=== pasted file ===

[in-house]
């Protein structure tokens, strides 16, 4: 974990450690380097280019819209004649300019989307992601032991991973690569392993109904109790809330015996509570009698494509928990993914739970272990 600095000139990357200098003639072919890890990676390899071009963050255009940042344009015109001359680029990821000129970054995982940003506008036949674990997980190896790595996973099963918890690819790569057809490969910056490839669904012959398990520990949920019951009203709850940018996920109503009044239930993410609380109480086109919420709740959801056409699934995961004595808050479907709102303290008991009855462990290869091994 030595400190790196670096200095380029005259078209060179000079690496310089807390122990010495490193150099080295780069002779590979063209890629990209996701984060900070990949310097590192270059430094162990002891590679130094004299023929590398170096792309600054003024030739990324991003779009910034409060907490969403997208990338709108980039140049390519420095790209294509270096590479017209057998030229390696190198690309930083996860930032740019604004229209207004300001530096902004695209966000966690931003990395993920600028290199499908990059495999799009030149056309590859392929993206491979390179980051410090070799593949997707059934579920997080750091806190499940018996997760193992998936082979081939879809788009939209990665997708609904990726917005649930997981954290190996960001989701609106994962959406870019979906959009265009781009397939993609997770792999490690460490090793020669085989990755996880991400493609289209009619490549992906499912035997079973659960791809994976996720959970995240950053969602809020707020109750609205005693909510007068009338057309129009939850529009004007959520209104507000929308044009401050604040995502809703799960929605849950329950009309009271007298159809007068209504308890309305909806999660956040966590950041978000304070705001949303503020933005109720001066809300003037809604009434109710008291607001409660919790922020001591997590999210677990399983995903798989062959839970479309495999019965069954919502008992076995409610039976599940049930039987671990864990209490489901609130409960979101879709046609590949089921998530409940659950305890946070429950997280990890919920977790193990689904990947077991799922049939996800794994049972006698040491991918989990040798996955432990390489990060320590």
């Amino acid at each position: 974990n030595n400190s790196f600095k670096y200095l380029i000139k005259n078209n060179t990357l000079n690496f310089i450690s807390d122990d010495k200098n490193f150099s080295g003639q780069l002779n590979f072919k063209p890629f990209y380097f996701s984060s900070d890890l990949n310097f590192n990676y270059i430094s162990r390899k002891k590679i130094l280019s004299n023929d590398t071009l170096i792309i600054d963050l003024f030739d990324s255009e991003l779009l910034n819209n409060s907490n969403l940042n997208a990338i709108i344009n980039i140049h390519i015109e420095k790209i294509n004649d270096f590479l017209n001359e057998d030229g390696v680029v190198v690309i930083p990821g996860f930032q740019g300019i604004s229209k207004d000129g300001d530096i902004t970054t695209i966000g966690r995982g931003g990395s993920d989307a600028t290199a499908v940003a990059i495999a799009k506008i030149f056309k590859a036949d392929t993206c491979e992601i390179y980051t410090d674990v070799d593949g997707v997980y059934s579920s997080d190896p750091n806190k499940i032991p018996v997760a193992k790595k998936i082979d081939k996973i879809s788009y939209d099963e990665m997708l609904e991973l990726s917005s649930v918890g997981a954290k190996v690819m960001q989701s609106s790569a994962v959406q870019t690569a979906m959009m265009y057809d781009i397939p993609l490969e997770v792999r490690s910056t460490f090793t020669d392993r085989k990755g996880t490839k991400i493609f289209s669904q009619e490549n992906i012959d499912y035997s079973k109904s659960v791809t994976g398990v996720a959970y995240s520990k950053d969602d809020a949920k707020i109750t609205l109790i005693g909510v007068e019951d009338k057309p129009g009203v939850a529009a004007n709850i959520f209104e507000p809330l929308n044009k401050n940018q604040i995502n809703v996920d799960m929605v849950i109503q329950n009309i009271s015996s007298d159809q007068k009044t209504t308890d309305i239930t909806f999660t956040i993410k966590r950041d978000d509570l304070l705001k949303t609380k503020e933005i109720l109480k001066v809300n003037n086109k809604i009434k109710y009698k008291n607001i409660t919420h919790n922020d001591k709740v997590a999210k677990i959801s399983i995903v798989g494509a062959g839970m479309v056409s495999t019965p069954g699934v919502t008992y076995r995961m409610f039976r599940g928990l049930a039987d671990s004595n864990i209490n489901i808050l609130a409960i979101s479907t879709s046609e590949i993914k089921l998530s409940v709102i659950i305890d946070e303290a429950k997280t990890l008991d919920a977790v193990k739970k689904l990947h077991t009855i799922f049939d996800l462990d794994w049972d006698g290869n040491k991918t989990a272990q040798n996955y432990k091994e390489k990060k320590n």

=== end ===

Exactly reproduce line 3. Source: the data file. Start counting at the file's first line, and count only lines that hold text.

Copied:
């Amino acid at each position: 974990n030595n400190s790196f600095k670096y200095l380029i000139k005259n078209n060179t990357l000079n690496f310089i450690s807390d122990d010495k200098n490193f150099s080295g003639q780069l002779n590979f072919k063209p890629f990209y380097f996701s984060s900070d890890l990949n310097f590192n990676y270059i430094s162990r390899k002891k590679i130094l280019s004299n023929d590398t071009l170096i792309i600054d963050l003024f030739d990324s255009e991003l779009l910034n819209n409060s907490n969403l940042n997208a990338i709108i344009n980039i140049h390519i015109e420095k790209i294509n004649d270096f590479l017209n001359e057998d030229g390696v680029v190198v690309i930083p990821g996860f930032q740019g300019i604004s229209k207004d000129g300001d530096i902004t970054t695209i966000g966690r995982g931003g990395s993920d989307a600028t290199a499908v940003a990059i495999a799009k506008i030149f056309k590859a036949d392929t993206c491979e992601i390179y980051t410090d674990v070799d593949g997707v997980y059934s579920s997080d190896p750091n806190k499940i032991p018996v997760a193992k790595k998936i082979d081939k996973i879809s788009y939209d099963e990665m997708l609904e991973l990726s917005s649930v918890g997981a954290k190996v690819m960001q989701s609106s790569a994962v959406q870019t690569a979906m959009m265009y057809d781009i397939p993609l490969e997770v792999r490690s910056t460490f090793t020669d392993r085989k990755g996880t490839k991400i493609f289209s669904q009619e490549n992906i012959d499912y035997s079973k109904s659960v791809t994976g398990v996720a959970y995240s520990k950053d969602d809020a949920k707020i109750t609205l109790i005693g909510v007068e019951d009338k057309p129009g009203v939850a529009a004007n709850i959520f209104e507000p809330l929308n044009k401050n940018q604040i995502n809703v996920d799960m929605v849950i109503q329950n009309i009271s015996s007298d159809q007068k009044t209504t308890d309305i239930t909806f999660t956040i993410k966590r950041d978000d509570l304070l705001k949303t609380k503020e933005i109720l109480k001066v809300n003037n086109k809604i009434k109710y009698k008291n607001i409660t919420h919790n922020d001591k709740v997590a999210k677990i959801s399983i995903v798989g494509a062959g839970m479309v056409s495999t019965p069954g699934v919502t008992y076995r995961m409610f039976r599940g928990l049930a039987d671990s004595n864990i209490n489901i808050l609130a409960i979101s479907t879709s046609e590949i993914k089921l998530s409940v709102i659950i305890d946070e303290a429950k997280t990890l008991d919920a977790v193990k739970k689904l990947h077991t009855i799922f049939d996800l462990d794994w049972d006698g290869n040491k991918t989990a272990q040798n996955y432990k091994e390489k990060k320590n």